While he says that life is to be celebrated, shared, enjoyed and lived to the full (Amen), it is a simple fact that the very possibility of life as we know it means the inevitability of death. For life is terminal, one way or another. We are fairly fragile carbon-based life forms which, sooner or later, start to malfunction and then die. And most of the time death involves suffering. Getting old, as my 90 year old father says, is ‘not for wimps’. So Fry is really blaming God for designing a world in which death and suffering were possible.

The irony in this whole discussion is that both Stephen Fry and Christians desire and want a world without suffering, pain or death – and both feel the desperate ‘wrongness’ of this broken world. Stephen Fry blames God for allowing this world to exist. Christians believe that this broken world was not God’s original design. Death and suffering are alien intruders who will one day be evicted.

It seems to me then, that there are two big background questions lurking behind this discussion:

Why creation at all?

Where does evil (that led to the Fall) come from?

And it is here I think Christians need to be upfront and say there aren’t easy answers. For, as far as I can tell, Scripture does not ask those sort of philosophical questions (the book of Job gets nearest).

As to why creation itself, we can suggest answers such as the creative glory of God, the wonder of the cross, the necessity of human free will, the context for faith, love and hope to flourish, the mysterious purposes of God that are [unsurprisingly beyond our knowledge since he is God and we are not] – but that’s as far as we can go.

And when it comes to the origin of evil, the Bible simply does not tell us how it came to be. It does say that Satan rebels and becomes the enemy of God, the ‘prince of this world’ and the author of evil. But this is not quite the same thing as saying how evil entered a good creation.

We can, however, insist on the certainty of three things that shape our thinking about God and suffering.

1. God is absolutely and utterly Good. As Kevin and Chris Stead highlight, this goodness is revealed in his response to suffering. It is revealed in his ultimate end game which is blessing. It is supremely seen in Jesus Christ, the Son of God.

2. God is God: omnipotent creator of all and Lord of history. He is not to be explained away in order to excuse him from the responsibility of being God (Giles Fraser)

3. Evil exists and is opposed to God. Despite what Stephen Fry asserts, God is not the author of sin, suffering, disease, injustice, and death. God stands against these things deeply and passionately than any human can imagine. He overcomes them at infinite personal cost. It is at the cross where God’s absolute goodness, omnipotence meet head on with the forces of evil and defeat them utterly (Col. 2:15). That decisive victory is what gives hope of a world without bone cancer or holocausts or even death itself.

So while Stephen Fry sees ‘God’ as ultimate bad news, Christians will insist that the gospel of God is the ultimate good news: good news about who God is, what he has done, what he is doing and what he will do.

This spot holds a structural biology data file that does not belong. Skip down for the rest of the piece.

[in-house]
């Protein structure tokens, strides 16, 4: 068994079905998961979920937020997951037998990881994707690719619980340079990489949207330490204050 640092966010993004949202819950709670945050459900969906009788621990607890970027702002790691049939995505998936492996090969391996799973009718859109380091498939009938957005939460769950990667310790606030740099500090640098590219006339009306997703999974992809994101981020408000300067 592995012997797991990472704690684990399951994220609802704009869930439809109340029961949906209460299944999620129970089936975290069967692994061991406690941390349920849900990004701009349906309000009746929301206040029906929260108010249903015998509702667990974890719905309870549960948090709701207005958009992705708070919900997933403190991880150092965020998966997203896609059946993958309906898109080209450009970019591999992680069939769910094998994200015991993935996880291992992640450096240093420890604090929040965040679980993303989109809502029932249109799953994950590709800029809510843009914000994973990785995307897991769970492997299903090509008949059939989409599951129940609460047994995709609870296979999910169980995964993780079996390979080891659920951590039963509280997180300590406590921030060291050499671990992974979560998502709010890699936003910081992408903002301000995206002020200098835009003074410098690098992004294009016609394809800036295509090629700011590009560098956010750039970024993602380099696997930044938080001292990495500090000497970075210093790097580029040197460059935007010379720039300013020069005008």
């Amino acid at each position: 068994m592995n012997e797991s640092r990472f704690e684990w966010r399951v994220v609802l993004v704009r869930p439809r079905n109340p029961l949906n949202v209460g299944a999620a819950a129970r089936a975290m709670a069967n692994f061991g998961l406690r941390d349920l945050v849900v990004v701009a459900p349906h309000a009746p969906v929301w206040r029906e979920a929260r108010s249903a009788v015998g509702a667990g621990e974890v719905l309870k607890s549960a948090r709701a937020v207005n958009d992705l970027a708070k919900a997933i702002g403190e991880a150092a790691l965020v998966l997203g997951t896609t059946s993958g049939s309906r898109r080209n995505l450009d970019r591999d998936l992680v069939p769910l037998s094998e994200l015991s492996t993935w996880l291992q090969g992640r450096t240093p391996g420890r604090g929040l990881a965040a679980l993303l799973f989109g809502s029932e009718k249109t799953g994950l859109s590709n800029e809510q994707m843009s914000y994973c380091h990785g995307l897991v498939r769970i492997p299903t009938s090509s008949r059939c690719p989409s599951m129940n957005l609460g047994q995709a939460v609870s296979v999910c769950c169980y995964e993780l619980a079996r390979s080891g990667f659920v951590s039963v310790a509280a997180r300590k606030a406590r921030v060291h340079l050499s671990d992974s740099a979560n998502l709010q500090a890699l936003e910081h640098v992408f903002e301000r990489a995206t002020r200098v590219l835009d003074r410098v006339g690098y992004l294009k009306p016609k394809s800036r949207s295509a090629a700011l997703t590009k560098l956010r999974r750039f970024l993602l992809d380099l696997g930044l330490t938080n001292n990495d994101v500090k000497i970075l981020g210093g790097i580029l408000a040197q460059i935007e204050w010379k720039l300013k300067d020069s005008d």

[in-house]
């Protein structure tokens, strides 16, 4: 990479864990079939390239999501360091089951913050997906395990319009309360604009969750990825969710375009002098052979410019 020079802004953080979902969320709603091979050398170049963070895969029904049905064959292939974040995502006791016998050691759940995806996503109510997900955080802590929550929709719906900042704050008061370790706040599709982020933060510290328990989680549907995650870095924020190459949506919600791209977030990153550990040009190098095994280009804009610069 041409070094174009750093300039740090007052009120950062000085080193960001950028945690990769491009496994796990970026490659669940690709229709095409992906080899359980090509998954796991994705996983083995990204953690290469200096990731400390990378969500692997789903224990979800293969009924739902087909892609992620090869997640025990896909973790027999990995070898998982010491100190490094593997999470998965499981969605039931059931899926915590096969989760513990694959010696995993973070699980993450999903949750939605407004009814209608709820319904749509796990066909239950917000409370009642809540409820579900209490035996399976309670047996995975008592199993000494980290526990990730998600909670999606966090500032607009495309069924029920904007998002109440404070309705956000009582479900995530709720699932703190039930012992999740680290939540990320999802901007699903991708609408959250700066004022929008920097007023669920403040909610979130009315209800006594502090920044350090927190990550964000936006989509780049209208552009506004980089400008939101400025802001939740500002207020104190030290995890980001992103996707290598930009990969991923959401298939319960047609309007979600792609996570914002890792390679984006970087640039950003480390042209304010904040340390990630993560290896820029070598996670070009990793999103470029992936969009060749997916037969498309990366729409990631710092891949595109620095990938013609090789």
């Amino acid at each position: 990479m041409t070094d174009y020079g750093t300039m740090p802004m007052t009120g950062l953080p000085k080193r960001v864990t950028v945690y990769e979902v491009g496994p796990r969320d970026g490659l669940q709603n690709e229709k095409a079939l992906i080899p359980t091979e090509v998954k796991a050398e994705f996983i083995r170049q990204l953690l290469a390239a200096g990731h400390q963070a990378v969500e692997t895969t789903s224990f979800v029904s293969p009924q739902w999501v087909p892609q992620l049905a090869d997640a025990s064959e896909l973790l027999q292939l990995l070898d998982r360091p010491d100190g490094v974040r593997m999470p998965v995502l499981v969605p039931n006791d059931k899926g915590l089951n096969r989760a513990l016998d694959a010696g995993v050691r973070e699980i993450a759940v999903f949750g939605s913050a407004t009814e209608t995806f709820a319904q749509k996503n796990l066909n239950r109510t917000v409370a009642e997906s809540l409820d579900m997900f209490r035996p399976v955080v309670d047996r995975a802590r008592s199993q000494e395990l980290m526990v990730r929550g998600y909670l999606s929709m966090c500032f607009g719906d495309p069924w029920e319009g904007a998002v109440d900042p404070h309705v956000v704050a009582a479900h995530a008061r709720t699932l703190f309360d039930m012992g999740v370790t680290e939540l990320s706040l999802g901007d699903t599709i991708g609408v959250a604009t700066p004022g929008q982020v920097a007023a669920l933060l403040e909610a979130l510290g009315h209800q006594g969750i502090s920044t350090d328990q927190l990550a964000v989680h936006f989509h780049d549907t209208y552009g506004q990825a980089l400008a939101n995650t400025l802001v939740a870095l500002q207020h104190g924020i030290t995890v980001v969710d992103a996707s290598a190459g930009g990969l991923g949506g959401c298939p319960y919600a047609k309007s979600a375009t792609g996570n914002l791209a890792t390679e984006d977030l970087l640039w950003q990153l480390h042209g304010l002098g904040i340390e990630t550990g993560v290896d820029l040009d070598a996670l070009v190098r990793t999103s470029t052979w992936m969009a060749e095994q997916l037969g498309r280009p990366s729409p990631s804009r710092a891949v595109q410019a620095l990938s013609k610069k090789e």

Comments, as ever, welcome.

Apostasy (1)

Secularity is a growing trend in Ireland and much of the Western world. A very different story elsewhere in the Global South but that’s another story.

In Ireland we are in ‘new territory’ of (some) religious people struggling to get used to living in a culture where religion is seen as irrelevant at best and dangerous at worst. And where (some) secular/atheists are getting over-excited about banning any talk of faith and belief from the public square (as if that was even possible).

I’m reading Phil Zuckerman, Faith No More: why people reject religion (OUP, 2012) and will do a series of posts as I go.

Zuckerman is a professor of sociology at Pitzer College in the US and going by what I’ve read so far this looks like a series of interview based research into why people leave their religious beliefs behind, written in broad sympathy for those who do so. Well, American people that is – the book is based on interviews with 87 ‘rejectors’ or people Zuckerman rightly calls ‘apostates’ – those who have rejected formerly held religious beliefs.

He has interviewed people of all ages, from all over the USA, and from diverse religious, ethnic and cultural backgrounds.

Apostasy, he says, is the real story behind increasing American secularity. Like in Ireland, there is a steady growth in those who identify as having ‘no religion’. He quotes one study that said ‘only’ 53% of Americans born after 1981 believe in God.

In the introduction he offers a typology of apostasy:

Early (linked with the maturing process) versus late apostasy (as an adult, later in life):

Shallow (weakening of faith, still ‘something there) versus deep apostasy (convinced atheism)

Mild apostasy (not very religious in the first place) versus transformative apostasy (radical rejection of deeply held religious belief). It is the latter which obviously tend to be the most dramatic.

And he tells the ‘transformative apostasy’ of Nathan – a former student of Trinity Evangelical Divinity School who left friends, family and God behind. This was a period of personal dislocation which he came through to this point:

Here I am now, I can be whatever I want, I can reinvent myself, I can do whatever I want, I can create my own moral system, and I don’t think I ever looked back. I got to the point where I really embraced the freedom, I never looked back. So this period of frustration, of loss, of regret, of how am I going to make it … was superseded by the tremendous, almost worship of freedom … I worship freedom now instead of God. (9-10)

 Comments, as ever, welcome

PS

The back jacket has a wonderfully arrogant and wrong claim by atheist Sam Harris that says